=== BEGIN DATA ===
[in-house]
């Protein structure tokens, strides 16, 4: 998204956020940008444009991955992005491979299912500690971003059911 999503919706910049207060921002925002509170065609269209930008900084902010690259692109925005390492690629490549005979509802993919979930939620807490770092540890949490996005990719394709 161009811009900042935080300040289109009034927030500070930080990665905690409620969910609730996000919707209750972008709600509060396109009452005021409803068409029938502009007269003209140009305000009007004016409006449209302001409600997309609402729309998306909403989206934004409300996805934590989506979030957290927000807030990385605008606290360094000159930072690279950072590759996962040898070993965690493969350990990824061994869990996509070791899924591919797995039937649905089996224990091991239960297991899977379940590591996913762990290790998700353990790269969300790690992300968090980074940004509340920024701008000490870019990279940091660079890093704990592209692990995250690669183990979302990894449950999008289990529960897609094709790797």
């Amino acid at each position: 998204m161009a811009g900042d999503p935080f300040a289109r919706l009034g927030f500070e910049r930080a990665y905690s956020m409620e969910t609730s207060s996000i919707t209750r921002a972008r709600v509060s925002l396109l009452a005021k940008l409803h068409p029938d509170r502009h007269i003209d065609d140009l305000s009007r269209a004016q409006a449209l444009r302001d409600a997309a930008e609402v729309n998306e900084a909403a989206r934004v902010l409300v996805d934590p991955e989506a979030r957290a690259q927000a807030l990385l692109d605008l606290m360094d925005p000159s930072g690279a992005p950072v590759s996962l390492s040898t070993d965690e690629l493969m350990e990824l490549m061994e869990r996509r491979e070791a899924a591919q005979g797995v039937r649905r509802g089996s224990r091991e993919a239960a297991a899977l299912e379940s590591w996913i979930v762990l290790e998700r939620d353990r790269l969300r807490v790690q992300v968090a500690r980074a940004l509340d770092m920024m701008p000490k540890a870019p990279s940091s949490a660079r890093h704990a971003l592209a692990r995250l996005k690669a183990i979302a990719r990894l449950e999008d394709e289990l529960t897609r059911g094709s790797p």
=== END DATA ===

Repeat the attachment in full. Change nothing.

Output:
[in-house]
């Protein structure tokens, strides 16, 4: 998204956020940008444009991955992005491979299912500690971003059911 999503919706910049207060921002925002509170065609269209930008900084902010690259692109925005390492690629490549005979509802993919979930939620807490770092540890949490996005990719394709 161009811009900042935080300040289109009034927030500070930080990665905690409620969910609730996000919707209750972008709600509060396109009452005021409803068409029938502009007269003209140009305000009007004016409006449209302001409600997309609402729309998306909403989206934004409300996805934590989506979030957290927000807030990385605008606290360094000159930072690279950072590759996962040898070993965690493969350990990824061994869990996509070791899924591919797995039937649905089996224990091991239960297991899977379940590591996913762990290790998700353990790269969300790690992300968090980074940004509340920024701008000490870019990279940091660079890093704990592209692990995250690669183990979302990894449950999008289990529960897609094709790797």
């Amino acid at each position: 998204m161009a811009g900042d999503p935080f300040a289109r919706l009034g927030f500070e910049r930080a990665y905690s956020m409620e969910t609730s207060s996000i919707t209750r921002a972008r709600v509060s925002l396109l009452a005021k940008l409803h068409p029938d509170r502009h007269i003209d065609d140009l305000s009007r269209a004016q409006a449209l444009r302001d409600a997309a930008e609402v729309n998306e900084a909403a989206r934004v902010l409300v996805d934590p991955e989506a979030r957290a690259q927000a807030l990385l692109d605008l606290m360094d925005p000159s930072g690279a992005p950072v590759s996962l390492s040898t070993d965690e690629l493969m350990e990824l490549m061994e869990r996509r491979e070791a899924a591919q005979g797995v039937r649905r509802g089996s224990r091991e993919a239960a297991a899977l299912e379940s590591w996913i979930v762990l290790e998700r939620d353990r790269l969300r807490v790690q992300v968090a500690r980074a940004l509340d770092m920024m701008p000490k540890a870019p990279s940091s949490a660079r890093h704990a971003l592209a692990r995250l996005k690669a183990i979302a990719r990894l449950e999008d394709e289990l529960t897609r059911g094709s790797p």